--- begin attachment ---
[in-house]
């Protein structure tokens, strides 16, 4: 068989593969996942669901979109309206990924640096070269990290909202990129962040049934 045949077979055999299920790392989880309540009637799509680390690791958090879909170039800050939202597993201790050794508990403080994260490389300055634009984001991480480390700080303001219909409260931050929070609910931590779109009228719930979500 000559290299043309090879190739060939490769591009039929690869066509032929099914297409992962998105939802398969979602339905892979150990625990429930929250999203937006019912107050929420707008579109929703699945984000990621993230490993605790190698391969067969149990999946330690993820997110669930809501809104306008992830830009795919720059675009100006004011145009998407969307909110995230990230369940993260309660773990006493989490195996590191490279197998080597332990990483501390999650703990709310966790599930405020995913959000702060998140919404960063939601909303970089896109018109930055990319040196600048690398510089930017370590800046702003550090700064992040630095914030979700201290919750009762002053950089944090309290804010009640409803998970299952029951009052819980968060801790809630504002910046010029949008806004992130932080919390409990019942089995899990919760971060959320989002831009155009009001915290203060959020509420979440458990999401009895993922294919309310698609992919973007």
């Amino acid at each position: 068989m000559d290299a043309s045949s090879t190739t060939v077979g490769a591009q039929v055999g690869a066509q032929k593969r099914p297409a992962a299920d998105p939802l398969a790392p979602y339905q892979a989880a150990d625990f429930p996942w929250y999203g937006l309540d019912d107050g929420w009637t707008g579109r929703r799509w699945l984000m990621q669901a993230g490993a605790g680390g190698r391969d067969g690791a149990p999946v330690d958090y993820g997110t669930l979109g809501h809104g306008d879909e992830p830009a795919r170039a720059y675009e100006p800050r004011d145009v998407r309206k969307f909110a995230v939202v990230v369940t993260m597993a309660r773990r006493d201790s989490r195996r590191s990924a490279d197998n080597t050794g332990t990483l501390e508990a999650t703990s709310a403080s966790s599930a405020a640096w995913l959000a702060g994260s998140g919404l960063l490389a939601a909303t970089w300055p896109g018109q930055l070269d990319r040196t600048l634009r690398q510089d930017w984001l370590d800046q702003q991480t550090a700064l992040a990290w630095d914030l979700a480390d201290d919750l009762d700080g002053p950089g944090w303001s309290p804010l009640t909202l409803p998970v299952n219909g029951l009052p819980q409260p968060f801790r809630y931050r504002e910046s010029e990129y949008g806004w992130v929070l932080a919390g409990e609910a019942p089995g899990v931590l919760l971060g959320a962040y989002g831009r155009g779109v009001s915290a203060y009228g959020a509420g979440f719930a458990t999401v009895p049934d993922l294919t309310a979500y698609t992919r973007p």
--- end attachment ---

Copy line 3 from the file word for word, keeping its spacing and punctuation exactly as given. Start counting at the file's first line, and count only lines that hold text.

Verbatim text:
């Amino acid at each position: 068989m000559d290299a043309s045949s090879t190739t060939v077979g490769a591009q039929v055999g690869a066509q032929k593969r099914p297409a992962a299920d998105p939802l398969a790392p979602y339905q892979a989880a150990d625990f429930p996942w929250y999203g937006l309540d019912d107050g929420w009637t707008g579109r929703r799509w699945l984000m990621q669901a993230g490993a605790g680390g190698r391969d067969g690791a149990p999946v330690d958090y993820g997110t669930l979109g809501h809104g306008d879909e992830p830009a795919r170039a720059y675009e100006p800050r004011d145009v998407r309206k969307f909110a995230v939202v990230v369940t993260m597993a309660r773990r006493d201790s989490r195996r590191s990924a490279d197998n080597t050794g332990t990483l501390e508990a999650t703990s709310a403080s966790s599930a405020a640096w995913l959000a702060g994260s998140g919404l960063l490389a939601a909303t970089w300055p896109g018109q930055l070269d990319r040196t600048l634009r690398q510089d930017w984001l370590d800046q702003q991480t550090a700064l992040a990290w630095d914030l979700a480390d201290d919750l009762d700080g002053p950089g944090w303001s309290p804010l009640t909202l409803p998970v299952n219909g029951l009052p819980q409260p968060f801790r809630y931050r504002e910046s010029e990129y949008g806004w992130v929070l932080a919390g409990e609910a019942p089995g899990v931590l919760l971060g959320a962040y989002g831009r155009g779109v009001s915290a203060y009228g959020a509420g979440f719930a458990t999401v009895p049934d993922l294919t309310a979500y698609t992919r973007p």